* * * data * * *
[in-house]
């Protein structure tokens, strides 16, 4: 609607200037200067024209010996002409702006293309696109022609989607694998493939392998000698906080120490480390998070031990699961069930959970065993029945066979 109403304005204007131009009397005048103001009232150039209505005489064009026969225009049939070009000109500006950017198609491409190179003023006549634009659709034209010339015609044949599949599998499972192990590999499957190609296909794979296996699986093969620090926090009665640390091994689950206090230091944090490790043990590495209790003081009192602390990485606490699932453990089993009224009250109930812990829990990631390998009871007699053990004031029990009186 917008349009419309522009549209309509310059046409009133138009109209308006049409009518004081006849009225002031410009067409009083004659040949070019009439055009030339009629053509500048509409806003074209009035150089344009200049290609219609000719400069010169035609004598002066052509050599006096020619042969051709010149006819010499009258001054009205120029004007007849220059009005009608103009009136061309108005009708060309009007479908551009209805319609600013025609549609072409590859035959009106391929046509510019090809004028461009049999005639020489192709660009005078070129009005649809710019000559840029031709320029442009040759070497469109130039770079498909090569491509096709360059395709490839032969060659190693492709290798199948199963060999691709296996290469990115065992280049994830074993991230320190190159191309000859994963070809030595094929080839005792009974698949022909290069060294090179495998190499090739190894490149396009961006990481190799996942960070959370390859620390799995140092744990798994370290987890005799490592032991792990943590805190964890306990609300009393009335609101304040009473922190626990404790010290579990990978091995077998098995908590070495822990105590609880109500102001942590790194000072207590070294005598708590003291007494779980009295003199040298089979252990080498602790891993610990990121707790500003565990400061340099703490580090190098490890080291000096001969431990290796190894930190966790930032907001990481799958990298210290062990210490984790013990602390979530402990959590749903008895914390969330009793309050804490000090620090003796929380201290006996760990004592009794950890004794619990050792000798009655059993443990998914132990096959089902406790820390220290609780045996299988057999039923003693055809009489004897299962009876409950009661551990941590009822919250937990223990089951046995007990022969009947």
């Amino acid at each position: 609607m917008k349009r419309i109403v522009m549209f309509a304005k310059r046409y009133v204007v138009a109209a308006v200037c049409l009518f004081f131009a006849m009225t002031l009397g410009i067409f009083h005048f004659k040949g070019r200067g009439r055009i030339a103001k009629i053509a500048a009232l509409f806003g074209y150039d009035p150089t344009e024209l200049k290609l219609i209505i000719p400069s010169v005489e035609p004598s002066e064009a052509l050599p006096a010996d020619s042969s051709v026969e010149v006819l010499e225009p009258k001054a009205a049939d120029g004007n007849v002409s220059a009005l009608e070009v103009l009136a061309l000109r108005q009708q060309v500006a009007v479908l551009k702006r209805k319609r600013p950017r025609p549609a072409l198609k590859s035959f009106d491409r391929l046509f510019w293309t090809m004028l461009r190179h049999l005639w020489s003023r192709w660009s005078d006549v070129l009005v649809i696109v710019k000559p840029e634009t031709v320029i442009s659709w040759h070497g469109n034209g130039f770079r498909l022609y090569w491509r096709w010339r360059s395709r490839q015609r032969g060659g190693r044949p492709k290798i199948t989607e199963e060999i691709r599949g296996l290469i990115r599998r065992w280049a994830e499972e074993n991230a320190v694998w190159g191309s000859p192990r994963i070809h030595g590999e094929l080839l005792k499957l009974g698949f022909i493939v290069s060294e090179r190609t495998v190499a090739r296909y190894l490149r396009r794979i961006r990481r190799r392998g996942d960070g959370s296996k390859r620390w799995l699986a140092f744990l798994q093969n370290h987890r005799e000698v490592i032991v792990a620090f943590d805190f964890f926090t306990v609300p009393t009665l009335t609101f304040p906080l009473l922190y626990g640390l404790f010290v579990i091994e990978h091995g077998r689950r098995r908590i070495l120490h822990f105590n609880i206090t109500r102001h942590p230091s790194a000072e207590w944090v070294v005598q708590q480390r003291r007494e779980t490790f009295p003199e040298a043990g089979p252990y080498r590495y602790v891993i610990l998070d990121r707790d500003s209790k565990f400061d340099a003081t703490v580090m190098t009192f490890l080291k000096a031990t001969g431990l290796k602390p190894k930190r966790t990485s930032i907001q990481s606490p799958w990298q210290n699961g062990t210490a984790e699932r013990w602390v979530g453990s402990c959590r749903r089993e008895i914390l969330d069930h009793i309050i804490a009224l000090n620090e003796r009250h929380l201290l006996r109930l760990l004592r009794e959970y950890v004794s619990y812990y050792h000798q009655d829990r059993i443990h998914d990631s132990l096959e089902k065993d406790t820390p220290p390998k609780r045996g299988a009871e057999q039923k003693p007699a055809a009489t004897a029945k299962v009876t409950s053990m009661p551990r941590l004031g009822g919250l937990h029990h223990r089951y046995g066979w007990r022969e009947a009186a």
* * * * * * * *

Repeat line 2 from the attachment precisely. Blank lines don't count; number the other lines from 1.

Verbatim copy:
């Protein structure tokens, strides 16, 4: 609607200037200067024209010996002409702006293309696109022609989607694998493939392998000698906080120490480390998070031990699961069930959970065993029945066979 109403304005204007131009009397005048103001009232150039209505005489064009026969225009049939070009000109500006950017198609491409190179003023006549634009659709034209010339015609044949599949599998499972192990590999499957190609296909794979296996699986093969620090926090009665640390091994689950206090230091944090490790043990590495209790003081009192602390990485606490699932453990089993009224009250109930812990829990990631390998009871007699053990004031029990009186 917008349009419309522009549209309509310059046409009133138009109209308006049409009518004081006849009225002031410009067409009083004659040949070019009439055009030339009629053509500048509409806003074209009035150089344009200049290609219609000719400069010169035609004598002066052509050599006096020619042969051709010149006819010499009258001054009205120029004007007849220059009005009608103009009136061309108005009708060309009007479908551009209805319609600013025609549609072409590859035959009106391929046509510019090809004028461009049999005639020489192709660009005078070129009005649809710019000559840029031709320029442009040759070497469109130039770079498909090569491509096709360059395709490839032969060659190693492709290798199948199963060999691709296996290469990115065992280049994830074993991230320190190159191309000859994963070809030595094929080839005792009974698949022909290069060294090179495998190499090739190894490149396009961006990481190799996942960070959370390859620390799995140092744990798994370290987890005799490592032991792990943590805190964890306990609300009393009335609101304040009473922190626990404790010290579990990978091995077998098995908590070495822990105590609880109500102001942590790194000072207590070294005598708590003291007494779980009295003199040298089979252990080498602790891993610990990121707790500003565990400061340099703490580090190098490890080291000096001969431990290796190894930190966790930032907001990481799958990298210290062990210490984790013990602390979530402990959590749903008895914390969330009793309050804490000090620090003796929380201290006996760990004592009794950890004794619990050792000798009655059993443990998914132990096959089902406790820390220290609780045996299988057999039923003693055809009489004897299962009876409950009661551990941590009822919250937990223990089951046995007990022969009947």